College Conference Switching as Secession? A Case Study in "Nations by Consent"
07/16/2022 Connor Mortell
In "Nations by Consent," Murray Rothbard explains that because libertarians tend to view the world through either the lens of the state or of the individual, they miss out on one of the most important aspects of the real world: the nation. Due to the common use of the terms nation and state interchangeably, we often forget what a nation really is. Rothbard reminds us, however, that everyone is necessarily born into a family, a language, and a culture. Every person is born into one or several overlapping communities, usually including an ethnic group, with specific values, cultures, religious beliefs, and traditions. He is generally born into a "country." He is always born into a specific historical context of time and place, meaning neighborhood and land area.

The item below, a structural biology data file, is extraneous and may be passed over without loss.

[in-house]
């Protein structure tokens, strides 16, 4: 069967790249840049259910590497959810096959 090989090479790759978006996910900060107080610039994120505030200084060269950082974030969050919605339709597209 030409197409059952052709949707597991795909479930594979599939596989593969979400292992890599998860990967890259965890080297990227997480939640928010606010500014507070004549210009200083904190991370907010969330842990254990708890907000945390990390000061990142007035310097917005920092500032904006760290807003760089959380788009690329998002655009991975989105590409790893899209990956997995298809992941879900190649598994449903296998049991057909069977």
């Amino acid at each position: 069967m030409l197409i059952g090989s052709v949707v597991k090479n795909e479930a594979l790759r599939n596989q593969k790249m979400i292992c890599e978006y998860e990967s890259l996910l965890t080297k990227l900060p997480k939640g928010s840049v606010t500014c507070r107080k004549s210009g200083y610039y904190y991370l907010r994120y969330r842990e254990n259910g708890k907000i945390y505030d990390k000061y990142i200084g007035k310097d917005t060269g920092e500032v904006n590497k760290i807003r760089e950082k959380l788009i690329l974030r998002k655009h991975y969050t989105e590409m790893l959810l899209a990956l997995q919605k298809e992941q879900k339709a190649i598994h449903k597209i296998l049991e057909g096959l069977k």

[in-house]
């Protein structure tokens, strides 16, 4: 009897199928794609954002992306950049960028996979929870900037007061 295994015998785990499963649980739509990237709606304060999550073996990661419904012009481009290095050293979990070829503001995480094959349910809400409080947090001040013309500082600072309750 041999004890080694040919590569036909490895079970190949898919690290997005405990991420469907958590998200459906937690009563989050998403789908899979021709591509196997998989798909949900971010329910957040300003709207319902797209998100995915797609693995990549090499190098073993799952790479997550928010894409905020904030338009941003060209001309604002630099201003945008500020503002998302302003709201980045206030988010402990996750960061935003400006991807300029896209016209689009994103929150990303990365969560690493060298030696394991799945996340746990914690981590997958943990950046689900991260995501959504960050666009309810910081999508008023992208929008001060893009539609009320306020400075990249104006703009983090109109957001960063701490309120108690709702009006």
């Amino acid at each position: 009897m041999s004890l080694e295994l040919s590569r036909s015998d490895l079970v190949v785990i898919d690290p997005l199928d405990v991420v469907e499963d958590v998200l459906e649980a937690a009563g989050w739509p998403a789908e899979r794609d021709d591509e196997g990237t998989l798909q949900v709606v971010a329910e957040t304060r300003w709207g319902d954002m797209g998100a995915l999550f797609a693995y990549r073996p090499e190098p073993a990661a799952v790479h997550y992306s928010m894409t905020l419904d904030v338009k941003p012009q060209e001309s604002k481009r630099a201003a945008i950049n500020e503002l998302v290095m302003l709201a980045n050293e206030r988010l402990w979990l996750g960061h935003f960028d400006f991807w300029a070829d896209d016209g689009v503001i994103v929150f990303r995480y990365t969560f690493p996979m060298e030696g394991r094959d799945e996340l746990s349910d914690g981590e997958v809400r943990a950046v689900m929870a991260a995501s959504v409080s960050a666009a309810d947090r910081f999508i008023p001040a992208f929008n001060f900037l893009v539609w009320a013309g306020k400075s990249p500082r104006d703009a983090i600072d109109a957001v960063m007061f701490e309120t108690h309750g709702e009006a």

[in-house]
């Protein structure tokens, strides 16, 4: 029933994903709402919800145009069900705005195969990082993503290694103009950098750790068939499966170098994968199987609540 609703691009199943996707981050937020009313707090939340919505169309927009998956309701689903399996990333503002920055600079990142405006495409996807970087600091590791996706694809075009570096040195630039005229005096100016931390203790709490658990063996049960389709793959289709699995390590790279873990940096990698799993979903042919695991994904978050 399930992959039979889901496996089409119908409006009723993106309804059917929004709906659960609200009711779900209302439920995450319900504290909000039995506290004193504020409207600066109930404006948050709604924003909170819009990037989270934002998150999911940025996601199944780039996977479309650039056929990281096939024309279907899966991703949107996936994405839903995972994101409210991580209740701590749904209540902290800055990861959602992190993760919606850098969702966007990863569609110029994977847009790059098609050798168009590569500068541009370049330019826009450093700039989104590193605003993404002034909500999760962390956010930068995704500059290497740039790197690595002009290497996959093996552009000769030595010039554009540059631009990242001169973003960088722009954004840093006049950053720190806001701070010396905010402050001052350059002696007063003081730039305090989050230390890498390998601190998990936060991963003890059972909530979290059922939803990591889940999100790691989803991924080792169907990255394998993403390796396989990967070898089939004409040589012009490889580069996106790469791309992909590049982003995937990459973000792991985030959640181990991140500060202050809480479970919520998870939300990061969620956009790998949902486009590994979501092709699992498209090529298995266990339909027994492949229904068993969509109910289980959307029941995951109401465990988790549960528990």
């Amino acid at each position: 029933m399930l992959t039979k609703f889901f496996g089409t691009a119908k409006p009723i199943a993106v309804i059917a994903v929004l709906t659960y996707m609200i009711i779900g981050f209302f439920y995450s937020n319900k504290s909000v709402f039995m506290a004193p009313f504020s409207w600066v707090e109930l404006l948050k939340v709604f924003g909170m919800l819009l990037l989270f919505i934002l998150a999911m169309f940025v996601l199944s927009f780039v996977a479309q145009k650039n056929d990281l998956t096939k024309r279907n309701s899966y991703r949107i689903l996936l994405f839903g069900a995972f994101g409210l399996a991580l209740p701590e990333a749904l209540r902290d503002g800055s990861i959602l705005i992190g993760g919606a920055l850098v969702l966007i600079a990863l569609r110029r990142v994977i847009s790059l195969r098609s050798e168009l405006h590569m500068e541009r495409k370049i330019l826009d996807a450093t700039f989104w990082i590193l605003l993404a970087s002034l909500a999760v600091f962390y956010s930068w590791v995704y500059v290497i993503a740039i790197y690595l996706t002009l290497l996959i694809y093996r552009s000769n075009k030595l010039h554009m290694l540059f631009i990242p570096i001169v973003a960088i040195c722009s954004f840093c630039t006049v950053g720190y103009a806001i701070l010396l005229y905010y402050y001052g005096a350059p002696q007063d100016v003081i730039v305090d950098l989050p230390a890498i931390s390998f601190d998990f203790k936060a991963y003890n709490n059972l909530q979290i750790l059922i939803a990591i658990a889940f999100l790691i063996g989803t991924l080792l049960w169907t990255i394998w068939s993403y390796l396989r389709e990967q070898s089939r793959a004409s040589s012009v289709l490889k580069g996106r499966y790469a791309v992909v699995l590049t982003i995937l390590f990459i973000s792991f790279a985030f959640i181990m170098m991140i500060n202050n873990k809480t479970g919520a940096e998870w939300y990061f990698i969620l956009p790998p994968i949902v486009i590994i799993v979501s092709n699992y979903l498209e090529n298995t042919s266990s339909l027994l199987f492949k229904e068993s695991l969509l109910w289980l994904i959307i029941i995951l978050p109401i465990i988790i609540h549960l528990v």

These details are what make up your nation. But because, as Rothbard goes on to explain, "the 'nation' cannot be precisely defined," as it is made up of the complex "interplay of objectively existing reality and subjective perceptions," it is much more in flux than our "national" borders present themselves as being. As a result, Rothbard not only calls for borders that better reflect nations but thinks that every group, every nationality, should be allowed to secede from any nation-state and to join any other nation-state that agrees to have it. That simple reform would go a long way toward establishing nations by consent.